Category: dwyblsgwrpnj

James Arthur Culbertson

first_img In lieu of flowers, memorial contributions may be made in Mr. Culbertson’s memory to Calvary Baptist Church, 2208 Canal Street, Port Acres, Texas 77640, or to The University of Texas MD Anderson Cancer Center, 1515 Holcombe Boulevard, Houston, Texas 77030. Complete and updated information may be found at: broussards1889.com. Next UpJames was an operator/ SMED for Motiva. He loved golfing, deer hunting, fishing, gardening, and being outdoors. James more importantly had a strong relationship with God and was a Deacon at Calvary Baptist Church in Port Acres. Survivors include his wife, Connie Culbertson of LaBelle; son, Jason Culbertson and his wife, Leslie, of LaBelle; grandchildren, Ashton and Braden Culbertson; sisters, Sherry Broussard and her husband, Kelly, of Beaumont; Amber Gallagher and her husband, Gary, of Friendswood; and Ginger Culbertson of Houston; brother, David Culbertson and his wife, Laurie, of Port Arthur; and a host of nieces and nephews. A gathering of Mr. Culbertson’s family and friends will be from 5:00 p.m. until 8:00 p.m., Monday, September 21, 2015, at Broussard’s, 505 North 12th Street, Nederland. His funeral service will be 2:00 p.m., Tuesday, September 22, 2015, at Broussard’s, Nederland, with interment to follow at Oak Bluff Memorial Park, Port Neches. center_img James Arthur Culbertson, 56, of LaBelle died Friday, September 18, 2015. A native and lifelong resident of the area, he was born on April 22, 1959, in Port Arthur, to Wanda Faye Marze Culbertson and James William Culbertson. last_img read more

LETTER TO THE EDITOR — Faith in the American tradition

first_img — Tom Dunlop, Port Arthur It represents the strength and values of the highest traditions of this country. It signifies the pride we have in this country and our resolve that our actions will bring honor to this banner.It represents the aspirations of its people. It embodies the faith in the American tradition that we have worked for. (Editor’s note: This letter was originally addressed to then-U.S. Rep. Steve Stockman in 1996 and recently submitted to The News as a letter to the editor.)Our flag is a symbol of the majesty of a great nation. It serves as a beacon of hope to all.center_img May our flag continue to strike a responsive cord in the hearts of free men everywhere. Long may it wave over the land of the free and home of the brave.last_img read more

CVPS, Green Mountain Power merger will result in 116 job losses over five years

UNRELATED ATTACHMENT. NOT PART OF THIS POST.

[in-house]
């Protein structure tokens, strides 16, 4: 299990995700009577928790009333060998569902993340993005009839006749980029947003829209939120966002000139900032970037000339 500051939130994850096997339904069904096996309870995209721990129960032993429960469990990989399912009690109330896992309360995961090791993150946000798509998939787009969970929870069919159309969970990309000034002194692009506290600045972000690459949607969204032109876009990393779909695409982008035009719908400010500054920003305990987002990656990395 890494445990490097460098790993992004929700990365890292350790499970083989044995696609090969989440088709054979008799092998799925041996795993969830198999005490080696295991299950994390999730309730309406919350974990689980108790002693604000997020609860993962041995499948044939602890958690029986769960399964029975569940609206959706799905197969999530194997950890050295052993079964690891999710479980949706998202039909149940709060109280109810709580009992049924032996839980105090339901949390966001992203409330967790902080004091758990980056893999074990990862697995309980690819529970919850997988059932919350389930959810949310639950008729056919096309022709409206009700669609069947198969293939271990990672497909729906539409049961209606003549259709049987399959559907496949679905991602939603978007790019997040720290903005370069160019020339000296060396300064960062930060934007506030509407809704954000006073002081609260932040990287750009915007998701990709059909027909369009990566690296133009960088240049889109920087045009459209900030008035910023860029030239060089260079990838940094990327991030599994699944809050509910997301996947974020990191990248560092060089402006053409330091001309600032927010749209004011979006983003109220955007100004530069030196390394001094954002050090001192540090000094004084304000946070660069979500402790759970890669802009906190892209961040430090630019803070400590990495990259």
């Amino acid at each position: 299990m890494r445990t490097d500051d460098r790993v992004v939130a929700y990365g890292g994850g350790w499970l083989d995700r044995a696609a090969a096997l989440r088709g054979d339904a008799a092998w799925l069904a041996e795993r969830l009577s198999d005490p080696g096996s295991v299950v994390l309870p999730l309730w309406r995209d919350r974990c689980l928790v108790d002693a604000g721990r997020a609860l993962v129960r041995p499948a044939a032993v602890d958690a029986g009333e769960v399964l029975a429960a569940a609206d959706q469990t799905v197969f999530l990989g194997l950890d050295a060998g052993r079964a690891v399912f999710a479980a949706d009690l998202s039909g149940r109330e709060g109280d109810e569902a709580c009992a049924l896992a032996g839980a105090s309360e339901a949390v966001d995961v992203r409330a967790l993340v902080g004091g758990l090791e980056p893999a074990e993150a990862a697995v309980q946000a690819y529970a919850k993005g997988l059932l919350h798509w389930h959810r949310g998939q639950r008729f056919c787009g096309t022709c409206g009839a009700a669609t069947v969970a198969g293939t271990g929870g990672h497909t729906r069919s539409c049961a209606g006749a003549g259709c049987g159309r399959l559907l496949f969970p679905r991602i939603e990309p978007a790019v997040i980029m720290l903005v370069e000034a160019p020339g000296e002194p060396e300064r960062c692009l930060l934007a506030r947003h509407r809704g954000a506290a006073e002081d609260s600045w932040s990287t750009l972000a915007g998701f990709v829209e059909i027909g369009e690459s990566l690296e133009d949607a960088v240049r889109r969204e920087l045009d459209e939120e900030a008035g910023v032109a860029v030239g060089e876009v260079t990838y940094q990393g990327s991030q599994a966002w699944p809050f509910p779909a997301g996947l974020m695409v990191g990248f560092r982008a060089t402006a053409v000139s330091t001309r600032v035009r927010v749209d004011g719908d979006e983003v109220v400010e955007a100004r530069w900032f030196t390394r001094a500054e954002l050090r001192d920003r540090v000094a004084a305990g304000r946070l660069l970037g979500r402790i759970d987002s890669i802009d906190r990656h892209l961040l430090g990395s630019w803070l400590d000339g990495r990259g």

first_imgby Anne Galloway vtdigger.org The merger of Green Mountain Power and Central Vermont Public Service will result in the elimination of about 116 positions through attrition and retirements over the next five years, according to a document submitted to the Public Service Board from the utilities.The workforce of the merged company will be reduced by an additional 23 positions when the smart meter program is implemented.Gaz Metro, a Montreal-based corporation, which owns Green Mountain Power, has offered to buy CVPS, the stateâ s largest electric utility. The combined company will serve eight out of 10 Vermonters. The merger deal is now under review by the Public Service Board and is expected to be approved in May.Gaz Metro estimates the labor savings to be worth about $110 million over a 10-year period. That figure is part of an overall estimate of $226 million in savings, about 59 percent of which would go to ratepayers. About $82 million in savings in the first five years would be used by Gaz Metro to cover the costs of the acquisition of CVPS, according to utility officials and PSB documents.The average employee for CVPS makes $71,428, not including executive pay; the average Green Mountain Power worker earns $77,383, excluding executive wages, according to documents filed with the Public Service Board.CVPS now employs 532 workers; GMP has 206 employees. In all 715 Vermonters work for both companies. That total would be reduced to 599 after five years.The two utilities have overlapping service areas, and the merger will create an opportunity to eliminate redundant operations and maintenance services.The workforce reductions will not be made through layoffs, according to Dorothy Schnure, communications director for Green Mountain Power, but through attrition and expected retirements. About 40 percent of the workforce would be eligible to retire within the next five years, though the company expects a number of employees to continue working past retirement age, she said. The utility will not offer incentives to retiring workers, Schnure said.â This is not a typical pattern where a company comes in and makes immediate changes to the workforce,’Schnure said. â The changes will take place more slowly. Itâ s more the Vermont way to do it, without the layoffs.âThe headquarters for CVPS is in Rutland and city officials have worried that all the cuts would be made in central Vermont.Schnure says Green Mountain Power, based in Colchester, made a pledge to Rutland â to make sure the decrease is proportional.’According to the chart, 47 jobs would come from CVPS and 27 from Green Mountain Power. An additional 44 jobs would be eliminated and the locations for those job cuts has not been broken down in the chart. None of the positions, including executive roles, have yet been identified, Schnure said.Sen. Kevin Mullin, R-Rutland, said CVPS executives will receive golden parachutes worth millions. The total compensation for company higher ups is projected to be $18 million, plus additional perquisites.â I think itâ s shameful weâ re taking comfort in reducing rates to ratepayers by eliminating jobs,’Mullin said. â Itâ s unfortunate, but I canâ t help but think a significant portion of those jobs will be in my region. Rutland will get part hard hit by the deal, but thereâ s no stopping it. I would hope the PSB would calculate all these factors into the decision-making process.âAs part of the deal, Gaz Metro has offered to create a new downtown headquarters in Rutland and to make the city a center of solar innovation. April 10, 2012 vtdigger.orglast_img read more